More recently, cable television channels have begun airing their scripted original programming in shorter seasons. Such shows may either retain the wheel format, alternating with another original series, or they may show reruns and other programming during the offseason. Though these shows often run for several years, each season is considerably shorter than the 24-episode standard for American shows, though a bit longer than the usual British season; 10-13 episodes per season, give or take, seems to be the norm. Many of these shows are praised for their quality and ingenuity, likely because the season is only as long as the writers need it to be.

There exist a number of factors behind this trend. First, many cable networks are too small to afford full seasons of scripted series. Second, most of the cable networks that currently specialize in original scripted programming began life as either movie networks (AMC, HBO, Showtime) or rerun farms (FX, TBS, TNT), meaning that they have a large library of content to throw on the air in lieu of constantly producing new shows. Third, many of the first major cable series (particularly those on HBO) aired during the summer months when the major networks were on break airing reruns and low-quality "burn-off" programming; 13 episodes is close to the maximum that one can fit into that timeframe. Lastly, the shorter, less hectic schedule makes such shows more attractive to big-name film stars, as they can more easily maintain their film careers while getting the steady paychecks that TV provides; this is another reason why many cable series are praised for their quality.

Note: Many "slice of life" reality shows use shorter seasons but run multiple seasons per year, or rotate with other shows featuring mostly the same cast. This isn't really the same thing, as they're still showing 20-30 episodes per year. In some cases, the headline show alternates with a Day in the Limelight series which features most of the same cast, which runs counter to the spirit of British Brevity.

ABC
  • LOST started off with the usual American style of 22-25 hour-long episodes per season for the first three years (25, then 23, then 22, respectively). The final three seasons, however, were shortened — each was going to have 16 episodes originally, before the 2007 Writer's Strike forced the creative team to modify their plan. The final result: about 70 episodes from the first three seasons, around 50.5 from the last three seasons (the last episode being 2 1/2 hours, including commercials).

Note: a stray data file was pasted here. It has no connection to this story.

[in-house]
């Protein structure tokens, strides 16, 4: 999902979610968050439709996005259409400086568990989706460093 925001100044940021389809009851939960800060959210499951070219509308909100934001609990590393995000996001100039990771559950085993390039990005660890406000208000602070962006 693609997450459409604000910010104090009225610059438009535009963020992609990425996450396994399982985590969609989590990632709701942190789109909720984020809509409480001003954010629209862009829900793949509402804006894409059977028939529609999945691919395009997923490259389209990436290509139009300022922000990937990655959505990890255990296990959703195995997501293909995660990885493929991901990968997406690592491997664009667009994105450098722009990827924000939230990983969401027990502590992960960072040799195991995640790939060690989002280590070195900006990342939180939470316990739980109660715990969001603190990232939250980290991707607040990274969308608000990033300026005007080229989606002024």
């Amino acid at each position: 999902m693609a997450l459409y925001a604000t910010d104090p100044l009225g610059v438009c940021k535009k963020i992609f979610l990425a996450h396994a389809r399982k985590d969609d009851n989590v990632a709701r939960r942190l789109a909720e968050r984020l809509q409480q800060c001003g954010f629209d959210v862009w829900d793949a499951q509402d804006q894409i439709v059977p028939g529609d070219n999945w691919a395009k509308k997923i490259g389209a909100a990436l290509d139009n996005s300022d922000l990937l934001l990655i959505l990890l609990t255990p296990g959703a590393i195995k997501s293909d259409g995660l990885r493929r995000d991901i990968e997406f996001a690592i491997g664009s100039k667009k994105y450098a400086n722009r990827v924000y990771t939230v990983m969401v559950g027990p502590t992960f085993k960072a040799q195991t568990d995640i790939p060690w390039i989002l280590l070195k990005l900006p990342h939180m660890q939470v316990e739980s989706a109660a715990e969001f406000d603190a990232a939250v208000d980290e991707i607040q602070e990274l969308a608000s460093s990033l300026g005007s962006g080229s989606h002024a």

• Sonic The Hedgehog had two seasons, each 13 episodes, curiously brief for a kids' show. It was planned to have a third season which would presumably have been the same length.
  • Police Squad! — One season, six episodes. Although the producers did not choose to end the series (it had been cancelled by ABC after a few episodes aired), said producers later revealed that it was probably for the best, as by the sixth episode, they felt their ideas were already running thin, and the recurring gags were starting to wane. They said there was probably no way they could keep up the quality doing 24 episodes a year.
  • Once Upon a Time in Wonderland was planned as a single season format from the beginning as a precaution, with the story developing afterwards. As it was never picked up for season 2, it works out fine telling a coherent 13 episode story, adding to the "Once" mythos and giving plotted character arcs from the beginning.

ABC Family

[adult swim]

This trope is almost a rule across [adult swim], with most new shows getting six-episode seasons, although successful shows may have two seasons per year.

AMC
  • Breaking Bad — Five seasons, 62 episodes. The first season had seven episodes, the following three had 13 each, and the fifth and final season had 16 episodes split over two eight-episode mini-seasons.
  • Mad Men — The first six seasons had 13 episodes each, while the seventh and final season will have 14 episodes, split into two seven-episode mini-seasons much like Breaking Bad did.
  • The Walking Dead — Particularly the first two seasons; the first had only six episodes, while the second had 13. The third and fourth seasons both have 16 episodes, though.

Comedy Central

FOX
  • Dollhouse — Two seasons, 13 episodes each. This was justified in the first season by it being a mid-season pickup, and in the second by Executive Meddling.
  • Sleepy Hollow— The first season will be 13 episodes, and the show has already been renewed for a 13-episode second season. This is likely due in some part to the show's somewhat spooky nature, meaning it works well around the Halloween season in the fall, but not so much during the spring.

FX
  • American Horror Story — Each season is its own self-contained miniseries twelve or thirteen episodes long.
  • It's Always Sunny in Philadelphia — So far there has been 8 seasons. Each season averages between 10-13 episodes. The longest season has been 15 episodes.